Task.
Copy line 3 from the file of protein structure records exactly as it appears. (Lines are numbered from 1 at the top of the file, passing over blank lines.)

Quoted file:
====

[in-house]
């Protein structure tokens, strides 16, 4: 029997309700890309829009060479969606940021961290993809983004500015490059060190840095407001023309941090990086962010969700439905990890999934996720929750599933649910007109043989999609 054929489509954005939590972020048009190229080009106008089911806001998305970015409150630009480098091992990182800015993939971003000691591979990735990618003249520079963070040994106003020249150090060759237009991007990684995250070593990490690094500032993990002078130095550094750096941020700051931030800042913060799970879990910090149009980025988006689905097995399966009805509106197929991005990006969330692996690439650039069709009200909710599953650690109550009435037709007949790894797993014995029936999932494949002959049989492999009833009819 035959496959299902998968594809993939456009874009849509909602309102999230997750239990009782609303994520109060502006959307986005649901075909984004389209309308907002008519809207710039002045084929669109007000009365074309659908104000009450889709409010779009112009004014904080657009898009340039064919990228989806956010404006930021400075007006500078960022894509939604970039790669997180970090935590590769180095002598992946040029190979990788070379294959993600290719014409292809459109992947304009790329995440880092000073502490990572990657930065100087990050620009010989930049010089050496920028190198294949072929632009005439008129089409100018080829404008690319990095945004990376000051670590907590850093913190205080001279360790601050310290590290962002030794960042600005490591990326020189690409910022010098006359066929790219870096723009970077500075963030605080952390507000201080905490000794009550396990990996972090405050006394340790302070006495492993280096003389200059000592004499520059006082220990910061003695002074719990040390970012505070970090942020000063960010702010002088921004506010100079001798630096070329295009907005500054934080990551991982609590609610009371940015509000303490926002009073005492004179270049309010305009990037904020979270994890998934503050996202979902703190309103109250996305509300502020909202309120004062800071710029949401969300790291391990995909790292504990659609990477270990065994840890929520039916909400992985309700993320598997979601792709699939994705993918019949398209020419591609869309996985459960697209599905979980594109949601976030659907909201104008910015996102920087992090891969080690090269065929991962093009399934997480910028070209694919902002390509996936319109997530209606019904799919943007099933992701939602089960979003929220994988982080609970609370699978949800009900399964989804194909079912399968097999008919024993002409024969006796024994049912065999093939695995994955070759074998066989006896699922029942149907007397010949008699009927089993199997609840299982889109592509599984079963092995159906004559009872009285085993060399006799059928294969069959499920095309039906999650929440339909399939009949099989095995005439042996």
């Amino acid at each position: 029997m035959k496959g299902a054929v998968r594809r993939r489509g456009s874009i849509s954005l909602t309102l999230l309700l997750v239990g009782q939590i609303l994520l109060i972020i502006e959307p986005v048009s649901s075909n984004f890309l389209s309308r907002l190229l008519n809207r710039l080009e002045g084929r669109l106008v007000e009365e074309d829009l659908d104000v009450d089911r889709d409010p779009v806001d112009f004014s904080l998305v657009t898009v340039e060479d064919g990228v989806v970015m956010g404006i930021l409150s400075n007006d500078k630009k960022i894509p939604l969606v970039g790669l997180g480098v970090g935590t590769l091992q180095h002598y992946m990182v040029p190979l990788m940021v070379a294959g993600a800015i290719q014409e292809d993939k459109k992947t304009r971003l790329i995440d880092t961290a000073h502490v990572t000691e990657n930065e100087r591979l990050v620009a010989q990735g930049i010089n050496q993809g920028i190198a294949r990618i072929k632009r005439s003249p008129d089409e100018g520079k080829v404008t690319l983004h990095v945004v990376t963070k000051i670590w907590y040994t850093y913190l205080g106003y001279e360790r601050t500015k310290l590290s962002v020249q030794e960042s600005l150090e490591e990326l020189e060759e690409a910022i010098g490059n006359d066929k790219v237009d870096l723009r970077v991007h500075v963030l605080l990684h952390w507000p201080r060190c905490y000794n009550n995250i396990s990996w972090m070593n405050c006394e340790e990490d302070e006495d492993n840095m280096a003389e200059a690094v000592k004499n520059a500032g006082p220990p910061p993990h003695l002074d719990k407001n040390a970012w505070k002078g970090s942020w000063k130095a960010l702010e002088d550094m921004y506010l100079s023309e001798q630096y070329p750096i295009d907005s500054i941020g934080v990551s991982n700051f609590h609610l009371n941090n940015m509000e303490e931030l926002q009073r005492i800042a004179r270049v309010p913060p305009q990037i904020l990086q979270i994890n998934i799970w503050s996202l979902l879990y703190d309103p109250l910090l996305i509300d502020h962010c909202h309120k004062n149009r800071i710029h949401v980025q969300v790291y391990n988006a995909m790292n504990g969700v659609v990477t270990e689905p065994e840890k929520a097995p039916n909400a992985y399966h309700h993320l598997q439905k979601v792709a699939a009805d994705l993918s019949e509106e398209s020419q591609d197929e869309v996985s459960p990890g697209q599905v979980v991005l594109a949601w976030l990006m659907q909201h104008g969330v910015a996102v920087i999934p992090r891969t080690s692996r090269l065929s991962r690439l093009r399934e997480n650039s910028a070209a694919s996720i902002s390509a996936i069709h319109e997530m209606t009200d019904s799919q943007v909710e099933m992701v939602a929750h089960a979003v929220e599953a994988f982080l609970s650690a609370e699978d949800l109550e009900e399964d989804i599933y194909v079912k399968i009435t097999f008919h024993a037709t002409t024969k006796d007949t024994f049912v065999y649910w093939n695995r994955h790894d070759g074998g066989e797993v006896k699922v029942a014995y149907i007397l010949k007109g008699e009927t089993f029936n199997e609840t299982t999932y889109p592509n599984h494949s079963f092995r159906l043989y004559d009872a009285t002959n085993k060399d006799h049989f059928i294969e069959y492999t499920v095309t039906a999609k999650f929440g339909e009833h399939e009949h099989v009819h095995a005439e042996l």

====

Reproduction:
């Amino acid at each position: 029997m035959k496959g299902a054929v998968r594809r993939r489509g456009s874009i849509s954005l909602t309102l999230l309700l997750v239990g009782q939590i609303l994520l109060i972020i502006e959307p986005v048009s649901s075909n984004f890309l389209s309308r907002l190229l008519n809207r710039l080009e002045g084929r669109l106008v007000e009365e074309d829009l659908d104000v009450d089911r889709d409010p779009v806001d112009f004014s904080l998305v657009t898009v340039e060479d064919g990228v989806v970015m956010g404006i930021l409150s400075n007006d500078k630009k960022i894509p939604l969606v970039g790669l997180g480098v970090g935590t590769l091992q180095h002598y992946m990182v040029p190979l990788m940021v070379a294959g993600a800015i290719q014409e292809d993939k459109k992947t304009r971003l790329i995440d880092t961290a000073h502490v990572t000691e990657n930065e100087r591979l990050v620009a010989q990735g930049i010089n050496q993809g920028i190198a294949r990618i072929k632009r005439s003249p008129d089409e100018g520079k080829v404008t690319l983004h990095v945004v990376t963070k000051i670590w907590y040994t850093y913190l205080g106003y001279e360790r601050t500015k310290l590290s962002v020249q030794e960042s600005l150090e490591e990326l020189e060759e690409a910022i010098g490059n006359d066929k790219v237009d870096l723009r970077v991007h500075v963030l605080l990684h952390w507000p201080r060190c905490y000794n009550n995250i396990s990996w972090m070593n405050c006394e340790e990490d302070e006495d492993n840095m280096a003389e200059a690094v000592k004499n520059a500032g006082p220990p910061p993990h003695l002074d719990k407001n040390a970012w505070k002078g970090s942020w000063k130095a960010l702010e002088d550094m921004y506010l100079s023309e001798q630096y070329p750096i295009d907005s500054i941020g934080v990551s991982n700051f609590h609610l009371n941090n940015m509000e303490e931030l926002q009073r005492i800042a004179r270049v309010p913060p305009q990037i904020l990086q979270i994890n998934i799970w503050s996202l979902l879990y703190d309103p109250l910090l996305i509300d502020h962010c909202h309120k004062n149009r800071i710029h949401v980025q969300v790291y391990n988006a995909m790292n504990g969700v659609v990477t270990e689905p065994e840890k929520a097995p039916n909400a992985y399966h309700h993320l598997q439905k979601v792709a699939a009805d994705l993918s019949e509106e398209s020419q591609d197929e869309v996985s459960p990890g697209q599905v979980v991005l594109a949601w976030l990006m659907q909201h104008g969330v910015a996102v920087i999934p992090r891969t080690s692996r090269l065929s991962r690439l093009r399934e997480n650039s910028a070209a694919s996720i902002s390509a996936i069709h319109e997530m209606t009200d019904s799919q943007v909710e099933m992701v939602a929750h089960a979003v929220e599953a994988f982080l609970s650690a609370e699978d949800l109550e009900e399964d989804i599933y194909v079912k399968i009435t097999f008919h024993a037709t002409t024969k006796d007949t024994f049912v065999y649910w093939n695995r994955h790894d070759g074998g066989e797993v006896k699922v029942a014995y149907i007397l010949k007109g008699e009927t089993f029936n199997e609840t299982t999932y889109p592509n599984h494949s079963f092995r159906l043989y004559d009872a009285t002959n085993k060399d006799h049989f059928i294969e069959y492999t499920v095309t039906a999609k999650f929440g339909e009833h399939e009949h099989v009819h095995a005439e042996l």